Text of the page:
Thursday, June 7, 2012


I JUST DISCOVERED THAT FOR FORTY YEARS I'VE BEEN KNITTING BACKWARDS. Of course, it doesn't feel backwards to me. It feels perfectly natural. I knit just like my Aunt Jane taught me. But I was trying a new pattern that was supposed to be easy. It only had a few variations of the basic stitch: knit, yarn over, knit two together and then one thing I never heard of before. The abbreviation was k2togtbl.

I'm in the aviary this morning, with the parakeets. They happily scold each other, or maybe they're scolding me. Why did I come to just sit here with the computer, ignoring them? Ursula busies herself digging for something in the grass. She looks and listens, still for the longest time, then pounces and digs, soil spraying up behind her. In a nearby tree a bird makes a regular clicking sound, like a Geiger counter counting...what? The proximity of whatever my dog hears tunneling through the soil amidst the roots of grasses and dandelions?

The knitting abbreviation stumped me, so I asked Sheree. She said it was “knit two together through the back loop.” I couldn't imagine it, so she showed me. Her demonstration was slow and careful, and easy to see. She repeated it several times. I thanked her, but when I tried it, my knitting began to twist in a weird way. The problem was, I couldn't see any difference between what Sheree's demonstration, and my normal method of knitting two together. I put that pattern aside and turned to other projects.

We had a big storm last night, which gave us a lot of wind, a little rain, and chased away the heat we've had for the past few days. I had to put on a fleece this morning to sit comfortably in my shady aviary with the breeze in my hair. In a little while I'll take advantage of the newly damp earth to pull some weeds. I love pulling weeds in the rain-softened soil. I dread it when it's dry, so I just wait for the rain. I'd better hurry, since the rain just made the cracks in the ground smaller—didn't make them disappear—and the wind will dry it quickly even with this coolness.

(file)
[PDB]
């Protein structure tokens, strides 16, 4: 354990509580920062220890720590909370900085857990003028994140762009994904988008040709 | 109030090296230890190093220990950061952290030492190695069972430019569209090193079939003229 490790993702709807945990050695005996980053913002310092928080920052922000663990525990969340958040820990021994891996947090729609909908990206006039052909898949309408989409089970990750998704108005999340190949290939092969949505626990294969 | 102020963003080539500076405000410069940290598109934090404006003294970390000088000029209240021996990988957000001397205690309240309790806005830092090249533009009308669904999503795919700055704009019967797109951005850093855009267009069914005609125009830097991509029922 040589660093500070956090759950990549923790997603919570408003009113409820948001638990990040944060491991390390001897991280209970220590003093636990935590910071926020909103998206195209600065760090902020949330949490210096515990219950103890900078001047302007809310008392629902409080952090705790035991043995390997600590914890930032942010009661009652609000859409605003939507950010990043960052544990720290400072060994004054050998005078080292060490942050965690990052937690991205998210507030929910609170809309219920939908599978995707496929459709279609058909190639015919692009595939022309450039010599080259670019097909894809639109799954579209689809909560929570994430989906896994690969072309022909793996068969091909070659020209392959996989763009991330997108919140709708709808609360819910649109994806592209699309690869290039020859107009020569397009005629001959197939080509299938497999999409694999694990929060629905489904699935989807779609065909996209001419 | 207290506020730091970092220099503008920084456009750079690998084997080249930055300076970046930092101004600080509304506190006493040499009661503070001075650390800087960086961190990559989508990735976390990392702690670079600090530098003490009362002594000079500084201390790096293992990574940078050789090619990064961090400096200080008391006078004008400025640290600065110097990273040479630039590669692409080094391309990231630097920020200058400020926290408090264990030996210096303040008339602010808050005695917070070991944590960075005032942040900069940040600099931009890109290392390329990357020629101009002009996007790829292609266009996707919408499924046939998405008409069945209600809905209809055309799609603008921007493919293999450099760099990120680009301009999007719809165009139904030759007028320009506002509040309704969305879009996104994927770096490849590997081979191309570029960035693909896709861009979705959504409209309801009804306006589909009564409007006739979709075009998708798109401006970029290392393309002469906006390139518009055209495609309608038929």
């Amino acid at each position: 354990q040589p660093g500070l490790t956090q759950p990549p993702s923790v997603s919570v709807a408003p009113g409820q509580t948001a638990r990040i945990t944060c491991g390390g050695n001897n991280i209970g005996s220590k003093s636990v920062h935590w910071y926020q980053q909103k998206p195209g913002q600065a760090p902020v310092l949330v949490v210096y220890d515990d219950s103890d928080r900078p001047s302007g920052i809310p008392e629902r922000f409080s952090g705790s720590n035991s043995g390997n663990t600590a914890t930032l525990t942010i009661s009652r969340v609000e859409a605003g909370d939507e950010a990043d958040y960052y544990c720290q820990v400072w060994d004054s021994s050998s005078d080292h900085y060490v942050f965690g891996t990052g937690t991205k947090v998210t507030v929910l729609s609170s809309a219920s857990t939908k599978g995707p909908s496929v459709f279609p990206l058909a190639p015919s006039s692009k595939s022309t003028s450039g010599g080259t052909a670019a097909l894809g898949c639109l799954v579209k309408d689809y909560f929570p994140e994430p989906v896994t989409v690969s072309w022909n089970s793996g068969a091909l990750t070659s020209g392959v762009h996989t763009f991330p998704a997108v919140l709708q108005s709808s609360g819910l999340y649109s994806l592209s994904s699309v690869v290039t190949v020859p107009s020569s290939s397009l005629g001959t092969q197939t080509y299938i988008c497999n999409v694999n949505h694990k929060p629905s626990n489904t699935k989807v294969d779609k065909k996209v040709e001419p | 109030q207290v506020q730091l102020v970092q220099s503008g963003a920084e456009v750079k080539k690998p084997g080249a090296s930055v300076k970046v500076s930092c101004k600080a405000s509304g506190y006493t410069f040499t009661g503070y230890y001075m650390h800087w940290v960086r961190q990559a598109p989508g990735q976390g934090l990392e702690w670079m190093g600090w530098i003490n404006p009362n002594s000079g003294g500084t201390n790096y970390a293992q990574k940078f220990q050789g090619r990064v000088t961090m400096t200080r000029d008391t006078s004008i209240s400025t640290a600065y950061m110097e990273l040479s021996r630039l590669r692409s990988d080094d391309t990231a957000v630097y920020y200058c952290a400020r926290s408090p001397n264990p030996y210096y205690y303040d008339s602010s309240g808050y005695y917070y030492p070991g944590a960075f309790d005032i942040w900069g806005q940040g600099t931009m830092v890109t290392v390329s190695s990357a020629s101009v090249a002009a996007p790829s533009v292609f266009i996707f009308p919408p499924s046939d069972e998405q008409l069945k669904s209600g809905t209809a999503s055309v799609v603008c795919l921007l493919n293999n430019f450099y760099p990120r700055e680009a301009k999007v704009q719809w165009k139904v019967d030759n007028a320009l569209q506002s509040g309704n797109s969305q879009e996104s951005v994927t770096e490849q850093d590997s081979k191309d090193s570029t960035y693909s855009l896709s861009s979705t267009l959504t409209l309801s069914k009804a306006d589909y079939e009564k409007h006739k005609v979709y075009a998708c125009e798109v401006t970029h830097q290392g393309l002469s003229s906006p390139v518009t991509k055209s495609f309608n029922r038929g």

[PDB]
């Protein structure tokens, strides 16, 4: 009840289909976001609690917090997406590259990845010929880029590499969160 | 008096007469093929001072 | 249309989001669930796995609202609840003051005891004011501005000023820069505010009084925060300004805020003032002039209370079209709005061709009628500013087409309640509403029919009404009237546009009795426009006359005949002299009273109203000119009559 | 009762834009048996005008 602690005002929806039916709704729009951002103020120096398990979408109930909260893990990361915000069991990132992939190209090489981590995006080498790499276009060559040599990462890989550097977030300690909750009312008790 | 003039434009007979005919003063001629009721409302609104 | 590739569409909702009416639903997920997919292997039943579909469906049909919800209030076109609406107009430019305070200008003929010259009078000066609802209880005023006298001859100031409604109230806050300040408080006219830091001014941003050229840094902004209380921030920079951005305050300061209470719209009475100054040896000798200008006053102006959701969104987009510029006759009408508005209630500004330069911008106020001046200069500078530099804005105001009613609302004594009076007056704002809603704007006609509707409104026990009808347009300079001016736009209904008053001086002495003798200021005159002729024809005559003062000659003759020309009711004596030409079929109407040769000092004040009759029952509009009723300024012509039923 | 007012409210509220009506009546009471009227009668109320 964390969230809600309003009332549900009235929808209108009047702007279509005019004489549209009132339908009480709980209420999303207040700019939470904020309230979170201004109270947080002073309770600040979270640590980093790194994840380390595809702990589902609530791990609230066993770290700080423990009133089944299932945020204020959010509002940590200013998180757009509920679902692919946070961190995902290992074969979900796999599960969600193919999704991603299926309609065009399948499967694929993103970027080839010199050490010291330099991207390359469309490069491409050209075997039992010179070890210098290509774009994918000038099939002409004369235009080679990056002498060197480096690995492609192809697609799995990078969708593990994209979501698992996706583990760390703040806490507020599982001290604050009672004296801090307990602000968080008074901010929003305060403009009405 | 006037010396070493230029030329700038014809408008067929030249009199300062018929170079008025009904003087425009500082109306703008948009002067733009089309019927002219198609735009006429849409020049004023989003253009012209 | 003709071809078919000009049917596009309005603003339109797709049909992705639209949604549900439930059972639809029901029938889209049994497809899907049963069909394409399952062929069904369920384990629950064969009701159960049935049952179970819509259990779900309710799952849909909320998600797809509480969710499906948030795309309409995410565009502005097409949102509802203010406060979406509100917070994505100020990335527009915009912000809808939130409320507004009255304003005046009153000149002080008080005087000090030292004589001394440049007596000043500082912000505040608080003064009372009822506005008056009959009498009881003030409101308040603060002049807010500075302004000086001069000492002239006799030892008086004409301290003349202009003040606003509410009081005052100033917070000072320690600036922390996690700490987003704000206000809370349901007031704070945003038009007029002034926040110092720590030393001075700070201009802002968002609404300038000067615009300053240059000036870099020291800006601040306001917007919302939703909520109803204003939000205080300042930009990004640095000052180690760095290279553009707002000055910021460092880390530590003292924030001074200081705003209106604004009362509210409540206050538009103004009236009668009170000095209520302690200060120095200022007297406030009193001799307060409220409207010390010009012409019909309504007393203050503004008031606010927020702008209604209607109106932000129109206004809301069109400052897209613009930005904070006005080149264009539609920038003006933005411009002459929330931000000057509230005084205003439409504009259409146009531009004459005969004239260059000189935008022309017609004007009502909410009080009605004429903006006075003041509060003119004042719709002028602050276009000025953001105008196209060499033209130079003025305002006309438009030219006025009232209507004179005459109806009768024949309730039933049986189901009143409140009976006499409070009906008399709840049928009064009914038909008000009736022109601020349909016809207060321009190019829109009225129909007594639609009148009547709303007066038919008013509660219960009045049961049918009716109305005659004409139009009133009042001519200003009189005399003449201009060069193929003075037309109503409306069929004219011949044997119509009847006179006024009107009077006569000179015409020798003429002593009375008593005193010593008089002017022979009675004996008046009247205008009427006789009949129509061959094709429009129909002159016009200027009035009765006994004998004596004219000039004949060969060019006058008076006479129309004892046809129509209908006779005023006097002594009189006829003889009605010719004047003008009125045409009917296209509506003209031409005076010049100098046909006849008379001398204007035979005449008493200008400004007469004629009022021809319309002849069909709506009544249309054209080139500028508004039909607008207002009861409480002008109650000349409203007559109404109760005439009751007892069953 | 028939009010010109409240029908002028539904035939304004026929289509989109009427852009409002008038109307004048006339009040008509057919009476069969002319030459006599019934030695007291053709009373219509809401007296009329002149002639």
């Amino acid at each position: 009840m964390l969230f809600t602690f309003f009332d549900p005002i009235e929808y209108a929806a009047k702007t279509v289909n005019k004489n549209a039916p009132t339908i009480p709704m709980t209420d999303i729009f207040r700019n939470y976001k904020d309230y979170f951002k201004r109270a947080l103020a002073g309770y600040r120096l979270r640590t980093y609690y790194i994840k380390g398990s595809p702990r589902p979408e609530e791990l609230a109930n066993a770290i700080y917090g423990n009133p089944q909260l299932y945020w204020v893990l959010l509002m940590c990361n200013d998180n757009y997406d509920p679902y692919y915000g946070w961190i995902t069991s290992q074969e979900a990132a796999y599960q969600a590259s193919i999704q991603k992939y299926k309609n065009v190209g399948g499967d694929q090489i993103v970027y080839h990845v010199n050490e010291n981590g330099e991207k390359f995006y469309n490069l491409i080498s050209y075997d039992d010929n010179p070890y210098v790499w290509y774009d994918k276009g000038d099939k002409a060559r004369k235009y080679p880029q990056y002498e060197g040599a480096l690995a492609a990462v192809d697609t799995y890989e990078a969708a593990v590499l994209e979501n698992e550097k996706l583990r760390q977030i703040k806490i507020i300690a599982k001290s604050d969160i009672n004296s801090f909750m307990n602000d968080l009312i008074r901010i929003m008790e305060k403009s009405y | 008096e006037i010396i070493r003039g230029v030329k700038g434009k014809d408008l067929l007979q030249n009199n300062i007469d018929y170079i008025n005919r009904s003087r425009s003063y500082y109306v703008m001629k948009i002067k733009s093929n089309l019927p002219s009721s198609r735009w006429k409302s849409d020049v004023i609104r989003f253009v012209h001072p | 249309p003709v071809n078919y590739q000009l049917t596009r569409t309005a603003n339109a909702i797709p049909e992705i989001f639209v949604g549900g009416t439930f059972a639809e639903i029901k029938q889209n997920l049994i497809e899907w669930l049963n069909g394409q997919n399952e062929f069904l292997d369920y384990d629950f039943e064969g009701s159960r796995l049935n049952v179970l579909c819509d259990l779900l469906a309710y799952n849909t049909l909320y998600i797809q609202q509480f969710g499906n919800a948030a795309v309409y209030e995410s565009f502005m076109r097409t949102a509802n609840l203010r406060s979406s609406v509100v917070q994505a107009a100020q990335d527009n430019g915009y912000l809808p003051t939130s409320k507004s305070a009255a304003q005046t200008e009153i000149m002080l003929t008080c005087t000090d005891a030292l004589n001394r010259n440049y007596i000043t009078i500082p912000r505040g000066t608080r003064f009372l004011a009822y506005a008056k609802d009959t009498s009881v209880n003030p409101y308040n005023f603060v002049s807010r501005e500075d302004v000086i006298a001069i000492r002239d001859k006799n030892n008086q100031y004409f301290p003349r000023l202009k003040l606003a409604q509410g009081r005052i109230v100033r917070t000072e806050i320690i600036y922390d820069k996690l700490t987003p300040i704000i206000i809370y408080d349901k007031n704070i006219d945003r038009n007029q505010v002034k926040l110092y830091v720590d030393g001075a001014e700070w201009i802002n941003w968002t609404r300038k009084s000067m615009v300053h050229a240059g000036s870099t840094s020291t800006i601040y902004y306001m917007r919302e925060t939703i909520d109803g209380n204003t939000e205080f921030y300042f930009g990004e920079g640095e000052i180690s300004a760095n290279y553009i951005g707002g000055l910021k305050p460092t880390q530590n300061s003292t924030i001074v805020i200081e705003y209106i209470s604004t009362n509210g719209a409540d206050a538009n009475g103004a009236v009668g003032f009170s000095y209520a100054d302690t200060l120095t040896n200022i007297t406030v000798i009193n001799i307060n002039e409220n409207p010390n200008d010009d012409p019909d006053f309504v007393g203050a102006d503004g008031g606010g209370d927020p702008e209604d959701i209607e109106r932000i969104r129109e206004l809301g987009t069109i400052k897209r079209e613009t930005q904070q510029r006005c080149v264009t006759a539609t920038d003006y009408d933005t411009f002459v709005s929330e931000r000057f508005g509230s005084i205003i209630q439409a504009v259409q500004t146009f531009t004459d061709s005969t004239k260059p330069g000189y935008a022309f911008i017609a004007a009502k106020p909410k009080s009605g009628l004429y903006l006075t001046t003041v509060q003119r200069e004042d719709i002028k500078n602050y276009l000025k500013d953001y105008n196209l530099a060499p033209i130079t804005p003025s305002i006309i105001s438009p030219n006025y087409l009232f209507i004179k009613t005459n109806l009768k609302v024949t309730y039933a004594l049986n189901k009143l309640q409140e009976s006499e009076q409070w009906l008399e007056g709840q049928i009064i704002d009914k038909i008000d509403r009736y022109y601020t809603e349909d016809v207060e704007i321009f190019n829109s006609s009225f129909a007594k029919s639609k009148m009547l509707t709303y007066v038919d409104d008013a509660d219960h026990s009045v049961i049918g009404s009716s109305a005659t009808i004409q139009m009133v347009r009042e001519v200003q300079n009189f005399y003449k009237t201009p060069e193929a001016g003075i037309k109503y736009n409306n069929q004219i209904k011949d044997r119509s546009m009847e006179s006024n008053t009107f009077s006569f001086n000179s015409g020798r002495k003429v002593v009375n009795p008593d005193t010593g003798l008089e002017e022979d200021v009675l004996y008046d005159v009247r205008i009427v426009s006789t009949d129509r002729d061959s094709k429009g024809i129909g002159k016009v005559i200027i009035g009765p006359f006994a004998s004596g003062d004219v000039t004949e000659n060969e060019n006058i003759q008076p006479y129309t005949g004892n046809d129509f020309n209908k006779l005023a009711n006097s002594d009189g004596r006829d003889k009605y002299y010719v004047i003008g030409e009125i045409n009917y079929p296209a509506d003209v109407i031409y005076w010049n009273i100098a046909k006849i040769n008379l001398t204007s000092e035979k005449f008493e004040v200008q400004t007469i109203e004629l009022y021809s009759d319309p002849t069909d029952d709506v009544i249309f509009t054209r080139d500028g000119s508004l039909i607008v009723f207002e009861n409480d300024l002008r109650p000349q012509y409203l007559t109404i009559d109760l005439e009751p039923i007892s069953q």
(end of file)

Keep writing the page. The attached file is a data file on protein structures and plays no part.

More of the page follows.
After a while I got tired of knitting my usual washcloths, and wanted to try that lace pattern. I asked Sherree to show me again how to knit through the back loop. I had the same trouble, so I asked her to show me how she normally knits. It was...backwards. She slipped the needle through the loop from the front, so for her, and for most people, I guess, knitting through the back loop is strange and worthy of its own complicated abbreviation.

I decided to follow the thread back to the source and told my story to my Aunt Jane, who taught me to knit. She thought for a moment and said, “Well, my grandmother, who taught me, was left handed. She did a lot of things differently.” I thought about how patterns are passed down and repeated through the generations. I thought about all the people I have taught to knit backwards: all three of my kids, each of my nieces, a couple of my son's girlfriends, and probably some other folks. It made me think I should be more careful of what I want to pass down. Kindness, tolerance, responsibility, forgiveness, generosity, love. I want to pass these down even if I have to learn some new habits to do it.

I started that pattern again, with some yarn Paula gave me. It is easy and goes quickly, until I get to that one stitch. I thought about teaching myself to knit forward, but it felt so awkward that in the end I decided to just reverse the pattern. I'll knit the whole thing through the back loop, and then knit in the front loop when I get to the special stitch. I have memorized the pattern and can knit it without looking, until I get there, and for me that stitch is a time machine. On every ninth stitch I am an clumsy 7 year old sitting with my aunt, pudgy fingers pulling the yarn too tightly, breathing hard in my concentration. I rest the end of the needle on my knee to stabilize it while I labor to slip the point into the two stitches from an unfamiliar angle. With time, it will get easier, I know. With time, acting in tolerance, generosity, and forgiveness will become a habit.

No comments:

Post a Comment